Keeping a horse in good condition over winter can be challenging, particularly if they’re older or a fussy eater. Equine nutrition professionals, David Nash, and Dr Tom Shurlock, with over 50 years’ combined experience, offer their expert advice on getting through winter in style.
David Nash believes preperaration is the key to our older horses, so they maintain their health and condition through winter, and come into spring in a healthy way. This preparation should combine both good nutrition and careful management, especially if they’re also a fussy eater.
“We need to assess their condition score and weight,” David explains. “There are numerous condition score charts online with example pictures to assist you in determining your horse’s score. We want our horse going into winter in a good to moderately fleshy condition if they are healthy and in light to moderate activity. For an older Thoroughbred, it’s generally easier to reduce their weight than to gain weight and condition,” he warns.
Protection from the elements is particularly important for older horses. Horses may require 10-20 per cent additional energy if they’re trying to keep themselves warm in wet and windy conditions. “Some simple solutions are to provide shelter away from wind and rain as well as water proof rugs,” David says, “but remember, if you do rug your horse, regularly check their condition and ensure that the rugs are not rubbing and causing discomfort.”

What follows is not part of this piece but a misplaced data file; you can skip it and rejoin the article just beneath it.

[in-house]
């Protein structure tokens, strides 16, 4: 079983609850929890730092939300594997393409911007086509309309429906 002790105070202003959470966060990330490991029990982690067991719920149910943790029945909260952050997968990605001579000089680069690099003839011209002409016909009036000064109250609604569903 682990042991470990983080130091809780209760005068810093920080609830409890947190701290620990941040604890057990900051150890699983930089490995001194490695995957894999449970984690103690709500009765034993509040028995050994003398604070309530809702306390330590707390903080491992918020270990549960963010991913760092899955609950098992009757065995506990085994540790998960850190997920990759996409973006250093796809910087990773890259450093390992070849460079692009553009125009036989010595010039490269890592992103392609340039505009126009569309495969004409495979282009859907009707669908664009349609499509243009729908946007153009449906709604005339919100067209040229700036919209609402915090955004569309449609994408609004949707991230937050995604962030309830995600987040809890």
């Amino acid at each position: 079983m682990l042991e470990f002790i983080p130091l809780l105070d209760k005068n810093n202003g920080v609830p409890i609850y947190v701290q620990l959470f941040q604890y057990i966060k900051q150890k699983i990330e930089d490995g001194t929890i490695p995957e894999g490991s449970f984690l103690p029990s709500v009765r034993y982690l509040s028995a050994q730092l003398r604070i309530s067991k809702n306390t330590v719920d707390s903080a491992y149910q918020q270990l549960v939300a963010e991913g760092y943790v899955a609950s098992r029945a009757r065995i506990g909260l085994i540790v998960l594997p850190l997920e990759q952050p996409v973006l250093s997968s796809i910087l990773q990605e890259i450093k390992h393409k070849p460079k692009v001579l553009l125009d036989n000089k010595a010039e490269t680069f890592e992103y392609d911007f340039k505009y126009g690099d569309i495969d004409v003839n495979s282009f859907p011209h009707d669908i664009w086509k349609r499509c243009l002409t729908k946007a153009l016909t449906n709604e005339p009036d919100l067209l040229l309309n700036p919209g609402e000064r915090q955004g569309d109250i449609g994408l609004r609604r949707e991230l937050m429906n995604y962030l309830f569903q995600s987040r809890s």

Horses are herd animals, and some horses will fret if they’re separated from their companions. This can result in a loss of appetite, which will likely mean they’ll fail to consume enough feed to maintain their condition. So if you have a horse who’s prone to fretting, make sure they’re in a paddock with a friend, or that there’s another horse in an adjoining paddock.
Keeping your horses teeth in good shape is also important coming into winter: “The correct chewing of feed initiates the digestive process,” David says. “If a horse doesn’t chew feed correctly because of poor dentition it may result in reduced intake and digestibility, resulting in a drop in condition. Also, an equine dentist can check your horse’s mouth for any ulcers or problem teeth that might affect your horse’s desire to eat their feed.”